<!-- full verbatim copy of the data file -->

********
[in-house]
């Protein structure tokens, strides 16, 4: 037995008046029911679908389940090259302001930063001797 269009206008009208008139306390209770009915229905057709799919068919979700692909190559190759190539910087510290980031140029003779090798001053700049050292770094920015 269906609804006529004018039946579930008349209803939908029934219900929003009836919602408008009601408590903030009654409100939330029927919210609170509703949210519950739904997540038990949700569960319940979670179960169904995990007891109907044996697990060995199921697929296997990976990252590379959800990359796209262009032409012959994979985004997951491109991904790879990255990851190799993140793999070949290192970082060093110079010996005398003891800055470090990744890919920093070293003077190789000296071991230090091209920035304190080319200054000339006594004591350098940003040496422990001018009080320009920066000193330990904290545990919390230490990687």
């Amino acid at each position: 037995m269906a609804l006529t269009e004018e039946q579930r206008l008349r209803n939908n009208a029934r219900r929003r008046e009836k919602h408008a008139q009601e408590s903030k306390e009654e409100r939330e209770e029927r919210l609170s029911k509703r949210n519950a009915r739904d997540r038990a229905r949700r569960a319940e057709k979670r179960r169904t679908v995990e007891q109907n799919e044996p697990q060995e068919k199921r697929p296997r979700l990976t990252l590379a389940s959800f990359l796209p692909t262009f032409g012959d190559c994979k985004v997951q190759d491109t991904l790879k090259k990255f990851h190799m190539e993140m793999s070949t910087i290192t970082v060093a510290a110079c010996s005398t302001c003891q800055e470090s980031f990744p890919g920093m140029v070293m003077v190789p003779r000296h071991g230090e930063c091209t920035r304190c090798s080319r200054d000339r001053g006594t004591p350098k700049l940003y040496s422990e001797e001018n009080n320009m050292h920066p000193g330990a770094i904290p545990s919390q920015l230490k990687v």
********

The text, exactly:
[in-house]
């Protein structure tokens, strides 16, 4: 037995008046029911679908389940090259302001930063001797 269009206008009208008139306390209770009915229905057709799919068919979700692909190559190759190539910087510290980031140029003779090798001053700049050292770094920015 269906609804006529004018039946579930008349209803939908029934219900929003009836919602408008009601408590903030009654409100939330029927919210609170509703949210519950739904997540038990949700569960319940979670179960169904995990007891109907044996697990060995199921697929296997990976990252590379959800990359796209262009032409012959994979985004997951491109991904790879990255990851190799993140793999070949290192970082060093110079010996005398003891800055470090990744890919920093070293003077190789000296071991230090091209920035304190080319200054000339006594004591350098940003040496422990001018009080320009920066000193330990904290545990919390230490990687």
């Amino acid at each position: 037995m269906a609804l006529t269009e004018e039946q579930r206008l008349r209803n939908n009208a029934r219900r929003r008046e009836k919602h408008a008139q009601e408590s903030k306390e009654e409100r939330e209770e029927r919210l609170s029911k509703r949210n519950a009915r739904d997540r038990a229905r949700r569960a319940e057709k979670r179960r169904t679908v995990e007891q109907n799919e044996p697990q060995e068919k199921r697929p296997r979700l990976t990252l590379a389940s959800f990359l796209p692909t262009f032409g012959d190559c994979k985004v997951q190759d491109t991904l790879k090259k990255f990851h190799m190539e993140m793999s070949t910087i290192t970082v060093a510290a110079c010996s005398t302001c003891q800055e470090s980031f990744p890919g920093m140029v070293m003077v190789p003779r000296h071991g230090e930063c091209t920035r304190c090798s080319r200054d000339r001053g006594t004591p350098k700049l940003y040496s422990e001797e001018n009080n320009m050292h920066p000193g330990a770094i904290p545990s919390q920015l230490k990687v």